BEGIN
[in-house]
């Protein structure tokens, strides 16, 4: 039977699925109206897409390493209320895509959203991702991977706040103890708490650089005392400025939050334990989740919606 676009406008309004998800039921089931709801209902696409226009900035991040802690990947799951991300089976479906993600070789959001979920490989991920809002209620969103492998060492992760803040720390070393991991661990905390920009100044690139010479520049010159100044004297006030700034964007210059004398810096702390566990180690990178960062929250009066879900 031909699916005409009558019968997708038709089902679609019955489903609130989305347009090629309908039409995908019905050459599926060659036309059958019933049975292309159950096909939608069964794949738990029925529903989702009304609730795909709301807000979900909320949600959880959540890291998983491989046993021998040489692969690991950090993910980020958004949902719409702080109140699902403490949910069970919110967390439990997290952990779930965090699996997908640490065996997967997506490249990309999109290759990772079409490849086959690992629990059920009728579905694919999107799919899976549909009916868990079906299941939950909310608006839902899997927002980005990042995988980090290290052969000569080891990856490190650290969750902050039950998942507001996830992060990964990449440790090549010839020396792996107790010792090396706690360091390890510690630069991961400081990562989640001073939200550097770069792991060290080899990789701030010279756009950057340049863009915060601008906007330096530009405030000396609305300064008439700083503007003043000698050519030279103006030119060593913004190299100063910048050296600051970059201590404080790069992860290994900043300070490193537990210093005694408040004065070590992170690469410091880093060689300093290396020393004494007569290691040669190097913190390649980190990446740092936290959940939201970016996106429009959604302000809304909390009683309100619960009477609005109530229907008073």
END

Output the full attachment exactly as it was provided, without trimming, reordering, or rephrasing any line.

[in-house]
């Protein structure tokens, strides 16, 4: 039977699925109206897409390493209320895509959203991702991977706040103890708490650089005392400025939050334990989740919606 676009406008309004998800039921089931709801209902696409226009900035991040802690990947799951991300089976479906993600070789959001979920490989991920809002209620969103492998060492992760803040720390070393991991661990905390920009100044690139010479520049010159100044004297006030700034964007210059004398810096702390566990180690990178960062929250009066879900 031909699916005409009558019968997708038709089902679609019955489903609130989305347009090629309908039409995908019905050459599926060659036309059958019933049975292309159950096909939608069964794949738990029925529903989702009304609730795909709301807000979900909320949600959880959540890291998983491989046993021998040489692969690991950090993910980020958004949902719409702080109140699902403490949910069970919110967390439990997290952990779930965090699996997908640490065996997967997506490249990309999109290759990772079409490849086959690992629990059920009728579905694919999107799919899976549909009916868990079906299941939950909310608006839902899997927002980005990042995988980090290290052969000569080891990856490190650290969750902050039950998942507001996830992060990964990449440790090549010839020396792996107790010792090396706690360091390890510690630069991961400081990562989640001073939200550097770069792991060290080899990789701030010279756009950057340049863009915060601008906007330096530009405030000396609305300064008439700083503007003043000698050519030279103006030119060593913004190299100063910048050296600051970059201590404080790069992860290994900043300070490193537990210093005694408040004065070590992170690469410091880093060689300093290396020393004494007569290691040669190097913190390649980190990446740092936290959940939201970016996106429009959604302000809304909390009683309100619960009477609005109530229907008073």